Sunday, October 06, 2013

Meditation on Civic Virtue

My father was a New Hampshire man, a man who distrusted FDR, had no use for Harry Truman, and admired Herbert Hoover., but it's not quite what you think.  He was gentle and thoughtful, and he espoused a bedrock social theory:

"If people would just obey the law, we wouldn't have to hire so many police."

I think of him whenever I get back to Boston, where I more than once had occasion to admire his capacity to master the city's notoriously awful traffic. 

And in particular, when I stick my toe into a crosswalk.  I don't know, maybe the locals have this down, but I am never quite sure what will happen when I step into a Boston crosswalk.  Will I safely make it to the other side?  Or will I be swept along on the hood of some offended vehicle, while he driver yells at me to get offa his car (I think I saw this in a movie once).

Maybe my overdo it.  Maybe Boston pedestrians can move freely and safely like the mama and her brood in Robert McCloskey's Make Way for Ducklings.  But I tend to doubt it.  I always get the feeling that the oncoming driver regards me as an offense, just daring me to exercise my Constitutional right to reach the opposite side of the street in one piece (remind me again--which Amendment guarantees crosswalk safety?).

The other side of the coin is that I live in California.  And say what you like about this raucous brood: in my experience, Californians are positively fanatic about crosswalks.  They respect them. They stop.  They let you cross. For the most part they even obey the invisible crosswalk in the middle of the block.

And it's not just crosswalks. Back in the 80s, I spent a while bunking down way out in the San Fernando Valley, and taking the morning commuter bus in to the Federal Courthouse.  The trip was interesting, inter alia, because it involved the mother of all merges: the Five, coming in from the San Fernando, had to feed into the Ten, going south from Pasadena to Long Beach.  And here's the thing: not only to Californians respect crosswalks; they also merge.  I mean, every morning I'd see find myself part of this wall of cars trying to make its way onto the newly combined roadway. And every morning, it worked.  One goes.  The other goes.  One goes, the other goes, and in no time at all, life goes on as before.

I'll grant that that was a few years ago and thing might have changed. but I doubt it.  More generally, my take is that Californians really do know how to behave in traffic, with (this once, at least) a developed sense of civic virtue.  Mostly.  [One qualification; Mrs. Buce argues that Californians are actually quite good drivers, with the catch that you have to be as good as they are or you are going to gum up the whole works.  This seems right to me, but I don't think it spoils my point.]

I thought of all this again this week The Economist's excellent meditation on traffic roundabouts.  The whole thing is worth reading, but consider:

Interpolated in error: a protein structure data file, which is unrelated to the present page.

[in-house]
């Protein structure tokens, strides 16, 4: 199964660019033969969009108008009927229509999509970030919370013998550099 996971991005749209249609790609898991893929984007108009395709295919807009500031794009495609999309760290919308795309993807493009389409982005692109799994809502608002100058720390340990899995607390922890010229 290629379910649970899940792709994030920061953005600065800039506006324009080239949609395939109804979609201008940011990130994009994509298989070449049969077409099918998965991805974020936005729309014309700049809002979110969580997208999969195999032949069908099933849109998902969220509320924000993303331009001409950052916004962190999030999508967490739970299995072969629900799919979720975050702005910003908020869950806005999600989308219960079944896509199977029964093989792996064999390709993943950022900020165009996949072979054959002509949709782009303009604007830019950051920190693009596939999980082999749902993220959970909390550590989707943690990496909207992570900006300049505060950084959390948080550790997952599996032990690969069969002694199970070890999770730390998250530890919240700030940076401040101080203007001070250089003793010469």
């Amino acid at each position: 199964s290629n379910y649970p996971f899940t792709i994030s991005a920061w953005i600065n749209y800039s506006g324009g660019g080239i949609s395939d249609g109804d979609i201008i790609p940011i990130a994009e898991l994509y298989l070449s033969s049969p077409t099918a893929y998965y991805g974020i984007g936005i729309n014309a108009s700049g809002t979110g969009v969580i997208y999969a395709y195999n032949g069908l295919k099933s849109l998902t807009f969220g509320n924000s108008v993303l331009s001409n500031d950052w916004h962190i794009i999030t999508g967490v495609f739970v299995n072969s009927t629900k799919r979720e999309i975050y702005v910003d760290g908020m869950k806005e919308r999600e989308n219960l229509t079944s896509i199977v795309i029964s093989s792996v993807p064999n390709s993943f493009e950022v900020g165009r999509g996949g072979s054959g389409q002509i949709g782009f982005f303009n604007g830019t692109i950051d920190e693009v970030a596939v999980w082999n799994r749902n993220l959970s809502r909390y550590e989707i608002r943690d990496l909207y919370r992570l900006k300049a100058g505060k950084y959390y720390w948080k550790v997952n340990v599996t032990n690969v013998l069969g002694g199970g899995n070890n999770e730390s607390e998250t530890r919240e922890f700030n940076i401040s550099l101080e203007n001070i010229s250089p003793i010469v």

Roundabouts tend to work only when motorists observe the British virtues of fair play and stick to the rules. Alas, this is not always the case. ... If drivers do not yield, roundabouts degenerate swiftly into gridlock. And in places where driving standards are poor, people often plough straight onto them. In Nairobi, for example, the four roundabouts that mark the city’s heart are so badly jammed that policemen have been drafted in to act as human traffic lights. When it rains, the officers seek shelter and the mess gets even worse. 
Delete And there you have it: things work when people want them to work, and work to make them work.  Which is to say, my father had a point. Bust exactly when do they work; and perhaps more urgent, how do you encourage them to work?  Ah, now that is a fascinating and far more complicated story.  The truth is, I haven't the least idea how this kid of civic virtue is created or destroyed.  My consolation is that I don't think anyone else does either. 


marcel said...

I've been living in NH for 13 years (after an equal time in the midwest), and I don't think I've ever seen a driver with VT or NH plates violate a pedestrian's right to the cross-walk, ONCE THEY ARE IN THE CROSS-WALK. Western Mass seems to be largely the same. Not sure about Boston.

On another note, my family lived in CA for a few years, half a century ago, and for the rest of my childhood, my parents spoke about drivers there just as your wife does.

Anonymous said...

Near 20 years ago I visited my brother-in-law in Boston. He lived in Back Bay. One evening we walked to Newport St where the restaurants are and I stopped to wait for the traffic light to go green. The BIL said come on no pedestrian in Boston pays attention to signals. The other interesting part of that trip was my first acquaintance with roundabouts. No Boston driver honked at me or gave me any reason to fear them. The other experience in Boston was driving to Logan in rush hour and arriving at that plaza where, I don't know, maybe 5 roads converge. It was jammed and I wondered how I was going to make it across the plaza to the road to Logan. Wonder of wonders! It was like the Red Sea parting as driver after driver gave me permission to pass infront of them. After those experiences I wondered where to myth of Boston being a city of bad driver came from.

bjdubbs said...

No, Boston is full of bad drivers. Blocking the box is virtually a moral obligation - if you're not blocking the box, you'll definitely hear about it from the drivers behind you. I wonder if it has something to do with the Irish in Boston trying to offend as many old WASPs as possible.